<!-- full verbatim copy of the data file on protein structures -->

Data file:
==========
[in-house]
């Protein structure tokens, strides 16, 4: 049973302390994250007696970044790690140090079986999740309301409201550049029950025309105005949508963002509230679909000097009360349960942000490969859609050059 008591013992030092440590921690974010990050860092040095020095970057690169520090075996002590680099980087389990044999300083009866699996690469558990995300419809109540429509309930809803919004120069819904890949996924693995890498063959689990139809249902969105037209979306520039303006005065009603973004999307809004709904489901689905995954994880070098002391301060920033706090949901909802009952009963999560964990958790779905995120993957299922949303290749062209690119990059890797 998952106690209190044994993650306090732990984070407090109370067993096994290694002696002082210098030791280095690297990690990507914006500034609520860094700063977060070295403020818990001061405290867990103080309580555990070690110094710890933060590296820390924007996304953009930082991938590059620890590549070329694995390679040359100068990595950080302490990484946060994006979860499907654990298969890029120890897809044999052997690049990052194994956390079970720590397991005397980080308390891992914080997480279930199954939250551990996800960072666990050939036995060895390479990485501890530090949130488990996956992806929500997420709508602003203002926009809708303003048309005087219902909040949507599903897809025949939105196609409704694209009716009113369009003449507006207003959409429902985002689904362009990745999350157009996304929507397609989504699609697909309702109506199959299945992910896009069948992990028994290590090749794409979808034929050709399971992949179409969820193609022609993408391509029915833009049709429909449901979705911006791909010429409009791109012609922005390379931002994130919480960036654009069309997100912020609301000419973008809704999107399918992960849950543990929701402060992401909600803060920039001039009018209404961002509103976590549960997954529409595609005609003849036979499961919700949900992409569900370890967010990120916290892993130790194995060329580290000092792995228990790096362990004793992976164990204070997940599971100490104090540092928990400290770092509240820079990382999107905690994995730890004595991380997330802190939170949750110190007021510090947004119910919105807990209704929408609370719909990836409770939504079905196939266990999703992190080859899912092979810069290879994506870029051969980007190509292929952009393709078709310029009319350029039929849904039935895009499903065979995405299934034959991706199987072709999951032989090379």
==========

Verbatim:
[in-house]
């Protein structure tokens, strides 16, 4: 049973302390994250007696970044790690140090079986999740309301409201550049029950025309105005949508963002509230679909000097009360349960942000490969859609050059 008591013992030092440590921690974010990050860092040095020095970057690169520090075996002590680099980087389990044999300083009866699996690469558990995300419809109540429509309930809803919004120069819904890949996924693995890498063959689990139809249902969105037209979306520039303006005065009603973004999307809004709904489901689905995954994880070098002391301060920033706090949901909802009952009963999560964990958790779905995120993957299922949303290749062209690119990059890797 998952106690209190044994993650306090732990984070407090109370067993096994290694002696002082210098030791280095690297990690990507914006500034609520860094700063977060070295403020818990001061405290867990103080309580555990070690110094710890933060590296820390924007996304953009930082991938590059620890590549070329694995390679040359100068990595950080302490990484946060994006979860499907654990298969890029120890897809044999052997690049990052194994956390079970720590397991005397980080308390891992914080997480279930199954939250551990996800960072666990050939036995060895390479990485501890530090949130488990996956992806929500997420709508602003203002926009809708303003048309005087219902909040949507599903897809025949939105196609409704694209009716009113369009003449507006207003959409429902985002689904362009990745999350157009996304929507397609989504699609697909309702109506199959299945992910896009069948992990028994290590090749794409979808034929050709399971992949179409969820193609022609993408391509029915833009049709429909449901979705911006791909010429409009791109012609922005390379931002994130919480960036654009069309997100912020609301000419973008809704999107399918992960849950543990929701402060992401909600803060920039001039009018209404961002509103976590549960997954529409595609005609003849036979499961919700949900992409569900370890967010990120916290892993130790194995060329580290000092792995228990790096362990004793992976164990204070997940599971100490104090540092928990400290770092509240820079990382999107905690994995730890004595991380997330802190939170949750110190007021510090947004119910919105807990209704929408609370719909990836409770939504079905196939266990999703992190080859899912092979810069290879994506870029051969980007190509292929952009393709078709310029009319350029039929849904039935895009499903065979995405299934034959991706199987072709999951032989090379």